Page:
Iosepa Made Desert Blossom as the Rose

Contributed By By R. Scott Lloyd, Church News staff writer

  • 30 July 2013

Historical archaeologist Benjamin Pykles tells of his excavation of Iosepa townsite. He uncovered artifacts telling of a people of faith and blended cultures.   Photo by R. Scott Lloyd.

Article Highlights

  • Benjamin Pykles, a historical archaeologist, researched and did archaeological expeditions at the site of Iosepa, a Pacific Islander colony in Skull Valley, Utah.
  • The town was named Iosepa in honor of President Joseph F. Smith. Iosepa means “Joseph” in the Hawaiian language.
  • Today, a well-maintained cemetery is one of the few visible signs of the town that once thrived there.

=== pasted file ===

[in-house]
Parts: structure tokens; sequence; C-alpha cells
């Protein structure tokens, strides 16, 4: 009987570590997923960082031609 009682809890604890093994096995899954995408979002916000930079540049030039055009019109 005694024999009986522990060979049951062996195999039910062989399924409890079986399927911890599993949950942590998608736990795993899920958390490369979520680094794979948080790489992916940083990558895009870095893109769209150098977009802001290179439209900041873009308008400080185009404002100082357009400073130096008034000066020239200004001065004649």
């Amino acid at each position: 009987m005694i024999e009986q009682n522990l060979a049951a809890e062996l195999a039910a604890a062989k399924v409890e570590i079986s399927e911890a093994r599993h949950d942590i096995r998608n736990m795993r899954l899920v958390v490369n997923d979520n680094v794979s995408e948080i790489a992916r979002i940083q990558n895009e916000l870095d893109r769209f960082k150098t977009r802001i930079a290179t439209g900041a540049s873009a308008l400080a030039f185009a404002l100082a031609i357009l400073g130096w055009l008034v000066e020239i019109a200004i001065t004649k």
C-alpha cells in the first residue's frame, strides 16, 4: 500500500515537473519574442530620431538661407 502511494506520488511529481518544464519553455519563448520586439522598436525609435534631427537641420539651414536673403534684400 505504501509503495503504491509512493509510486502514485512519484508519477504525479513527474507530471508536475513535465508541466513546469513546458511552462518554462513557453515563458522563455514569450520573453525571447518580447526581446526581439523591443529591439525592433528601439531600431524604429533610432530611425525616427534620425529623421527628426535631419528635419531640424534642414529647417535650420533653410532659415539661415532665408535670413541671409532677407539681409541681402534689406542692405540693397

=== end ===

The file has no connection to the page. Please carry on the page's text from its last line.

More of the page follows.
“They [drew] upon their traditional cultures, but also upon their newfound Mormon faith, blending these in a special way to make the place meaningful and significant to them.” —Benjamin Pykles, historical archaeologist

By blending aspects of their culture with their newfound faith in the restored gospel of Christ, Pacific Islanders in turn-of-the-century Utah brought literal meaning to the scriptural imagery of making the desert blossom as the rose.

That was the assessment of Benjamin Pykles, a historical archaeologist who spoke July 11 in the Assembly Hall on Temple Square in Salt Lake City for the monthly Men and Women of Faith Lecture Series sponsored by the Church History Library.

Brother Pykles, while an assistant professor of anthropology at the State University of New York at Potsdam, researched and did archaeological expeditions at the site of Iosepa, a Pacific Islander colony in Skull Valley, Utah, in the desert west of Salt Lake City. Today, he is a historic sites curator with the Church History Department.